Lack Of Help Programs Causes Increase In Overdose Deaths

Nikki Attkisson | Last Updated : July 15, 2021

As pandemic lockdown curbs made it harder for friends to avail of medical aid, the country saw a new record being set for the number of deaths related to drug overdoses. Dealers also seem to have been lacing the drugs with more powerful synthetic opioids, according to data that was collected on Wednesday.

American deaths from drug overdoses rose almost 30% in 2020. This figure currently stands at 93,000, which happens to be the highest that has ever been recorded.

Lack Of Help Programs Causes Increase In Overdose Deaths

Dr. Joshua Sharfstein said that amidst the pandemic, a lot of programs that help drug addicts were unable to operate. Reaching people on the streets was extremely difficult, and people were far more isolated than they normally are.

Lack Of Help Programs Causes Increase In Overdose Deaths

A recovering addict, Arman Maddela, acknowledged that he was also at risk of being a victim of death. As he was not kept a check on, he relapsed during the pandemic. He admitted to using fentanyl, a synthetic drug that is known to be 100 times stronger than morphine and heroin.

He added that it is very easy to pass away from the usage of drugs due to the amount of fentanyl that is being circulated on the streets. He said that back in the day, a lot of people who relapsed were able to recover relatively easily, but that is not the case at present.

He went back to rehab in October and mentioned that he knew quite a lot of people who passed away due to overdoses and found that it was very unfortunate.

The latest data shows a rapid increase in overdose-related deaths during the pandemic, although they were already increasing in the months that preceded the pandemic.

Due to social distancing norms needing to be followed, access to programs that offer opioid substitution therapy, needle exchange, and places for safe injection where helpers could inject an antidote, ‘Narcan’ was reduced, which caused many fiends to die a lonesome death.

Due to stay-at-home orders, recovering addicts could not attend support group meetings or visit therapists.

In less obvious ways, pandemic lockdowns and distancing exercises are very likely to have contributed to the leap in drug overdose deaths.

Kate Judd, a program director at a San Diego rehab facility, said that isolation is a well-addressed factor in anxiety and depression. She added that these feelings can very easily lead to drug abuse.

In addition to these pre-existing issues, the drugs became deadlier themselves. The frequency with which suppliers mixed fentanyl with cocaine and meth to boost their effects increased tenfold during the pandemic.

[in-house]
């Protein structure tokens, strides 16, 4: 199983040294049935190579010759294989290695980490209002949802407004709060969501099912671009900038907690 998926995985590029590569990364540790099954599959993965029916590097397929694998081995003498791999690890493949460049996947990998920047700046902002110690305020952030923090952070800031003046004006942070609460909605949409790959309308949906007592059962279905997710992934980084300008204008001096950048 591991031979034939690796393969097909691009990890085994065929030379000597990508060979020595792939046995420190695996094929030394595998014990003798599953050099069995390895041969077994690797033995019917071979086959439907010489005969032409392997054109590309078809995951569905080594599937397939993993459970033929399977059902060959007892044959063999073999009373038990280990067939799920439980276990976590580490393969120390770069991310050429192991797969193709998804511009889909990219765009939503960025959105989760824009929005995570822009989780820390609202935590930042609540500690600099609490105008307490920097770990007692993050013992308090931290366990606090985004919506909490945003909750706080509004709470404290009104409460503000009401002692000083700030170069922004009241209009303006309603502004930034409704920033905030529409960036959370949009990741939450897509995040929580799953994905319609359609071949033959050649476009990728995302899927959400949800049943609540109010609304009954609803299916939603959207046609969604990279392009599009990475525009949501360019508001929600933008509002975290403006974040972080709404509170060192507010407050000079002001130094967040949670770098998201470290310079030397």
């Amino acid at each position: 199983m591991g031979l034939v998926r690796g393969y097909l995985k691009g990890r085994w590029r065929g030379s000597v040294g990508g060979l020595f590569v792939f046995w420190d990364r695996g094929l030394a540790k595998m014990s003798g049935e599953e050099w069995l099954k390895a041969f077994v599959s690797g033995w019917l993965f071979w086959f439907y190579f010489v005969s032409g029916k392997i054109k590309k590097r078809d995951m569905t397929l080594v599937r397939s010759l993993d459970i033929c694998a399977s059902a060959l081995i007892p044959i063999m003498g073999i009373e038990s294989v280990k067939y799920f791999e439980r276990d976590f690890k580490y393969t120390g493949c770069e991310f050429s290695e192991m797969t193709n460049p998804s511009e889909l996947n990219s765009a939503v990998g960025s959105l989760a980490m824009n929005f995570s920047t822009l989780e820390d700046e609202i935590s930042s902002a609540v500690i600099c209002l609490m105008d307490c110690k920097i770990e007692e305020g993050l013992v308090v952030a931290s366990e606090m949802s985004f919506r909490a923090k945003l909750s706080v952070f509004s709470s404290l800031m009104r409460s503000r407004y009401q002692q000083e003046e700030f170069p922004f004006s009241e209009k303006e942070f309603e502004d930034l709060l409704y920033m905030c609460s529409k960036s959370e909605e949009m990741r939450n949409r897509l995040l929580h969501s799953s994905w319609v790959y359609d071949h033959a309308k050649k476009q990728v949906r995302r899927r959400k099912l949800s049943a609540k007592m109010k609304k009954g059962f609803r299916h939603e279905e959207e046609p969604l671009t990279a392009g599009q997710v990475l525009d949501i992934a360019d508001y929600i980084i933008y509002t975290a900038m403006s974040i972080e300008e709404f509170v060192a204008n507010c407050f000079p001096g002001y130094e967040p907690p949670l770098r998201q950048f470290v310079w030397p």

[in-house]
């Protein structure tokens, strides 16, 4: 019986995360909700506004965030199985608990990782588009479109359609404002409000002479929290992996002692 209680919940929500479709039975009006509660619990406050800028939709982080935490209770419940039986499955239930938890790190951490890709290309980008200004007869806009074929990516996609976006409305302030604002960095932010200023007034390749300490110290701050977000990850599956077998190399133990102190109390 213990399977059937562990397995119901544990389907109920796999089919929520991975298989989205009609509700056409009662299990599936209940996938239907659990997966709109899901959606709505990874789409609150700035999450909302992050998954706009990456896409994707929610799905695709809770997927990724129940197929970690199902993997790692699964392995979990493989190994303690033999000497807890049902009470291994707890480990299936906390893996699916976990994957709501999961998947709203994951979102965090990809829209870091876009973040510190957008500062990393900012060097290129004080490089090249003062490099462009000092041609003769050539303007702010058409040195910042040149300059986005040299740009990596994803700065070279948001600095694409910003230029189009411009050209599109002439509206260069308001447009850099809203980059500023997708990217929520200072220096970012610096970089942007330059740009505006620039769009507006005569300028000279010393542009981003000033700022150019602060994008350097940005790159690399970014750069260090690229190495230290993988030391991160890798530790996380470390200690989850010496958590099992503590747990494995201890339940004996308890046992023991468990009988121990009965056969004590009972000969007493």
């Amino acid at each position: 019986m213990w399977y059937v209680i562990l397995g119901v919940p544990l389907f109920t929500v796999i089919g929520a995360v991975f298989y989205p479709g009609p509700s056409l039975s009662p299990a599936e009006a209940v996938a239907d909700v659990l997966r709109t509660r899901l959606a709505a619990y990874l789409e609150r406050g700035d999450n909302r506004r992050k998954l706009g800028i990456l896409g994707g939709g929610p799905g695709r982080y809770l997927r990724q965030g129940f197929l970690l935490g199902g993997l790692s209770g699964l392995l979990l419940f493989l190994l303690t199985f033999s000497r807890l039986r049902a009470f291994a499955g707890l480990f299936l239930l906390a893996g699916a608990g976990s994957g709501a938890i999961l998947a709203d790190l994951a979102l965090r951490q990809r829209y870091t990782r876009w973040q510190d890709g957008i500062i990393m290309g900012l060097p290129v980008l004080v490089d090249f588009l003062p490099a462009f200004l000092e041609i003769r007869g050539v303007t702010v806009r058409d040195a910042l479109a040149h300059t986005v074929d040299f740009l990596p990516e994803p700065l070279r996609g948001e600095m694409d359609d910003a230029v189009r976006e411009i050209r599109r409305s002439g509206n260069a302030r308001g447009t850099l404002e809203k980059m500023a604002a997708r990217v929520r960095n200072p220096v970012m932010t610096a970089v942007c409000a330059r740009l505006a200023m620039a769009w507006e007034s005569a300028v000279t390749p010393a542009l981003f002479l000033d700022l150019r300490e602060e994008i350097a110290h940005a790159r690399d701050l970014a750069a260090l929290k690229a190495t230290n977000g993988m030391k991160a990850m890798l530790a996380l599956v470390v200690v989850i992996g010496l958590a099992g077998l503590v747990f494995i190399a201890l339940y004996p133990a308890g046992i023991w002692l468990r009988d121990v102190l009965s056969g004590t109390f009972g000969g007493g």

The National Institute on Drug Abuse director, Dr. Nora Volkow, said that the sort of drugs that are available now are far more dangerous.

Unfortunately, the closing of borders did not reduce the distribution of fentanyl-like the government hoped, but it seems to have increased to a ridiculous amount. 

In the twelve months of 2020, this amalgamation of events resulted in 93,331 deaths. Compared to 2019, where there were approximate 72,151 deaths related to drug overdoses, there has clearly been a huge increase.

The data released by the National Center for Health Statistics showed that opioids were responsible for 73% of overdose deaths.

Most US states followed the same trend with the largest increase in deaths seen in Vermont, which had increased by 57.6%”; followed by Kentucky, an increase of 54%; South Carolina, 52%; West Virginia, 50%; and California, 46%.

Alarmingly, it is being seen that the US is seeing more deaths due to overdose than Covid deaths.

This is definitely a new sort of crisis and is not going to go away any time soon.

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Nikki Attkisson

With over 15 years as a practicing journalist, Nikki Attkisson found herself at Powdersville Post now after working at several other publications. She is an award-winning journalist with an entrepreneurial spirit and worked as a journalist covering technology, innovation, environmental issues, politics, health etc. Nikki Attkisson has also worked on product development, content strategy, and editorial management for numerous media companies. She began her career at local news stations and worked as a reporter in national newspapers.

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